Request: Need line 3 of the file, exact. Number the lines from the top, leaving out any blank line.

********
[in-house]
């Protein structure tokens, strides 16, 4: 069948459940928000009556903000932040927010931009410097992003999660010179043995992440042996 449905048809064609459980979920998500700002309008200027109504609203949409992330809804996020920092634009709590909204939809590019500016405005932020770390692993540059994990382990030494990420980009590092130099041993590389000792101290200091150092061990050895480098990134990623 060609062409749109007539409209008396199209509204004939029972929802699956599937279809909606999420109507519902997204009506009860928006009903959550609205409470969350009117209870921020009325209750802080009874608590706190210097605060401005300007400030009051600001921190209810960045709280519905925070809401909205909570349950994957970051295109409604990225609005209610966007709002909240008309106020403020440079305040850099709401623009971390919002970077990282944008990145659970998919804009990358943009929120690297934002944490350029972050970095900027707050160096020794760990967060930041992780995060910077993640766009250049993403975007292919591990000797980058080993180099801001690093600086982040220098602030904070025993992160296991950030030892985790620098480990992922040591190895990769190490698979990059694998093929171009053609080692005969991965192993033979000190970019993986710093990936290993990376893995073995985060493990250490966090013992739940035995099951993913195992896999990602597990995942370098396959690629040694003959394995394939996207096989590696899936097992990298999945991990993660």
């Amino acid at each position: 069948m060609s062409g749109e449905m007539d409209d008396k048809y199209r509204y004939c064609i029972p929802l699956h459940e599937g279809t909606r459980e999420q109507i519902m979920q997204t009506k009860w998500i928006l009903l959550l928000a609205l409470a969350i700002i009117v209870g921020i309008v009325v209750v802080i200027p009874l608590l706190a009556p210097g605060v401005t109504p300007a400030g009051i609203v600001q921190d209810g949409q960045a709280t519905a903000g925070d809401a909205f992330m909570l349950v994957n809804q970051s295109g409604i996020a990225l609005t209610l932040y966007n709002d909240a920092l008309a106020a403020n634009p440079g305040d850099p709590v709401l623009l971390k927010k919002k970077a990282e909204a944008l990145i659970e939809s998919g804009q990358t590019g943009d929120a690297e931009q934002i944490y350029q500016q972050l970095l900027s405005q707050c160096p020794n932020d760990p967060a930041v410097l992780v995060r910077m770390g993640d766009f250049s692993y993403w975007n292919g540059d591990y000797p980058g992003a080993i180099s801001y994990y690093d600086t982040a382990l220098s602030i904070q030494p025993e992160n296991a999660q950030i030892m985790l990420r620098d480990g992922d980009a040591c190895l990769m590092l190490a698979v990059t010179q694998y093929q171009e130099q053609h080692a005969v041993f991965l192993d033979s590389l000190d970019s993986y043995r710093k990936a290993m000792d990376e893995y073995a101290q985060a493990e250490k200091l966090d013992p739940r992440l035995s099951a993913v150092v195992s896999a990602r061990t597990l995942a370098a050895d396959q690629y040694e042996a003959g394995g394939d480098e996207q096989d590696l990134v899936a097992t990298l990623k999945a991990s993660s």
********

């Amino acid at each position: 069948m060609s062409g749109e449905m007539d409209d008396k048809y199209r509204y004939c064609i029972p929802l699956h459940e599937g279809t909606r459980e999420q109507i519902m979920q997204t009506k009860w998500i928006l009903l959550l928000a609205l409470a969350i700002i009117v209870g921020i309008v009325v209750v802080i200027p009874l608590l706190a009556p210097g605060v401005t109504p300007a400030g009051i609203v600001q921190d209810g949409q960045a709280t519905a903000g925070d809401a909205f992330m909570l349950v994957n809804q970051s295109g409604i996020a990225l609005t209610l932040y966007n709002d909240a920092l008309a106020a403020n634009p440079g305040d850099p709590v709401l623009l971390k927010k919002k970077a990282e909204a944008l990145i659970e939809s998919g804009q990358t590019g943009d929120a690297e931009q934002i944490y350029q500016q972050l970095l900027s405005q707050c160096p020794n932020d760990p967060a930041v410097l992780v995060r910077m770390g993640d766009f250049s692993y993403w975007n292919g540059d591990y000797p980058g992003a080993i180099s801001y994990y690093d600086t982040a382990l220098s602030i904070q030494p025993e992160n296991a999660q950030i030892m985790l990420r620098d480990g992922d980009a040591c190895l990769m590092l190490a698979v990059t010179q694998y093929q171009e130099q053609h080692a005969v041993f991965l192993d033979s590389l000190d970019s993986y043995r710093k990936a290993m000792d990376e893995y073995a101290q985060a493990e250490k200091l966090d013992p739940r992440l035995s099951a993913v150092v195992s896999a990602r061990t597990l995942a370098a050895d396959q690629y040694e042996a003959g394995g394939d480098e996207q096989d590696l990134v899936a097992t990298l990623k999945a991990s993660s």